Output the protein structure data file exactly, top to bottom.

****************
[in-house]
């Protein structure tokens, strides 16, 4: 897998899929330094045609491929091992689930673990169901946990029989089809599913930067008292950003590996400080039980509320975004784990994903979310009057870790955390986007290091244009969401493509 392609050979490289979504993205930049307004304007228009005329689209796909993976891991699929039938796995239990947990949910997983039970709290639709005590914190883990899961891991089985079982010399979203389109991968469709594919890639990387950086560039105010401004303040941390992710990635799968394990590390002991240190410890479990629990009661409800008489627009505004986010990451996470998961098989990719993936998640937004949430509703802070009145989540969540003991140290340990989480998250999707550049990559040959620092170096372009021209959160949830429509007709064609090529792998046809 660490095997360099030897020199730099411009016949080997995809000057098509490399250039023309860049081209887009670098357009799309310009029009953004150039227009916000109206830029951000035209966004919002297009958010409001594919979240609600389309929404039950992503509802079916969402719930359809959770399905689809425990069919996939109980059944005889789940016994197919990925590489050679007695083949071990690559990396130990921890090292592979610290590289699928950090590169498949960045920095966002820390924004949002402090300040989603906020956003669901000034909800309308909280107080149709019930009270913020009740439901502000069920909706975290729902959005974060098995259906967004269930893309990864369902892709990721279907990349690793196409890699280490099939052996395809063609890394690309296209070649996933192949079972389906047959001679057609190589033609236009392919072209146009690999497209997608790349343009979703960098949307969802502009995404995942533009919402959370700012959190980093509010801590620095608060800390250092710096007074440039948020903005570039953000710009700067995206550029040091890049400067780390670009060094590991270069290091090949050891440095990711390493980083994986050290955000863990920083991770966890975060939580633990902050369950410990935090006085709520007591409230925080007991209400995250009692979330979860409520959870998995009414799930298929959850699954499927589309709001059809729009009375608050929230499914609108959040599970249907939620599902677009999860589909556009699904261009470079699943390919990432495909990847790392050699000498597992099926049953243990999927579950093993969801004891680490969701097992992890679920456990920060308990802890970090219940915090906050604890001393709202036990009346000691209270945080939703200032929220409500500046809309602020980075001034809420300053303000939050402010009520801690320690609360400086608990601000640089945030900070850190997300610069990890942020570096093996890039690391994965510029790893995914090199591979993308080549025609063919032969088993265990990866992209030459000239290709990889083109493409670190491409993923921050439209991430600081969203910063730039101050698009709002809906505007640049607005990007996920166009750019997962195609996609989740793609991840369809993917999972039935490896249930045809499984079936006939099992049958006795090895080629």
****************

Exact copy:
[in-house]
């Protein structure tokens, strides 16, 4: 897998899929330094045609491929091992689930673990169901946990029989089809599913930067008292950003590996400080039980509320975004784990994903979310009057870790955390986007290091244009969401493509 392609050979490289979504993205930049307004304007228009005329689209796909993976891991699929039938796995239990947990949910997983039970709290639709005590914190883990899961891991089985079982010399979203389109991968469709594919890639990387950086560039105010401004303040941390992710990635799968394990590390002991240190410890479990629990009661409800008489627009505004986010990451996470998961098989990719993936998640937004949430509703802070009145989540969540003991140290340990989480998250999707550049990559040959620092170096372009021209959160949830429509007709064609090529792998046809 660490095997360099030897020199730099411009016949080997995809000057098509490399250039023309860049081209887009670098357009799309310009029009953004150039227009916000109206830029951000035209966004919002297009958010409001594919979240609600389309929404039950992503509802079916969402719930359809959770399905689809425990069919996939109980059944005889789940016994197919990925590489050679007695083949071990690559990396130990921890090292592979610290590289699928950090590169498949960045920095966002820390924004949002402090300040989603906020956003669901000034909800309308909280107080149709019930009270913020009740439901502000069920909706975290729902959005974060098995259906967004269930893309990864369902892709990721279907990349690793196409890699280490099939052996395809063609890394690309296209070649996933192949079972389906047959001679057609190589033609236009392919072209146009690999497209997608790349343009979703960098949307969802502009995404995942533009919402959370700012959190980093509010801590620095608060800390250092710096007074440039948020903005570039953000710009700067995206550029040091890049400067780390670009060094590991270069290091090949050891440095990711390493980083994986050290955000863990920083991770966890975060939580633990902050369950410990935090006085709520007591409230925080007991209400995250009692979330979860409520959870998995009414799930298929959850699954499927589309709001059809729009009375608050929230499914609108959040599970249907939620599902677009999860589909556009699904261009470079699943390919990432495909990847790392050699000498597992099926049953243990999927579950093993969801004891680490969701097992992890679920456990920060308990802890970090219940915090906050604890001393709202036990009346000691209270945080939703200032929220409500500046809309602020980075001034809420300053303000939050402010009520801690320690609360400086608990601000640089945030900070850190997300610069990890942020570096093996890039690391994965510029790893995914090199591979993308080549025609063919032969088993265990990866992209030459000239290709990889083109493409670190491409993923921050439209991430600081969203910063730039101050698009709002809906505007640049607005990007996920166009750019997962195609996609989740793609991840369809993917999972039935490896249930045809499984079936006939099992049958006795090895080629």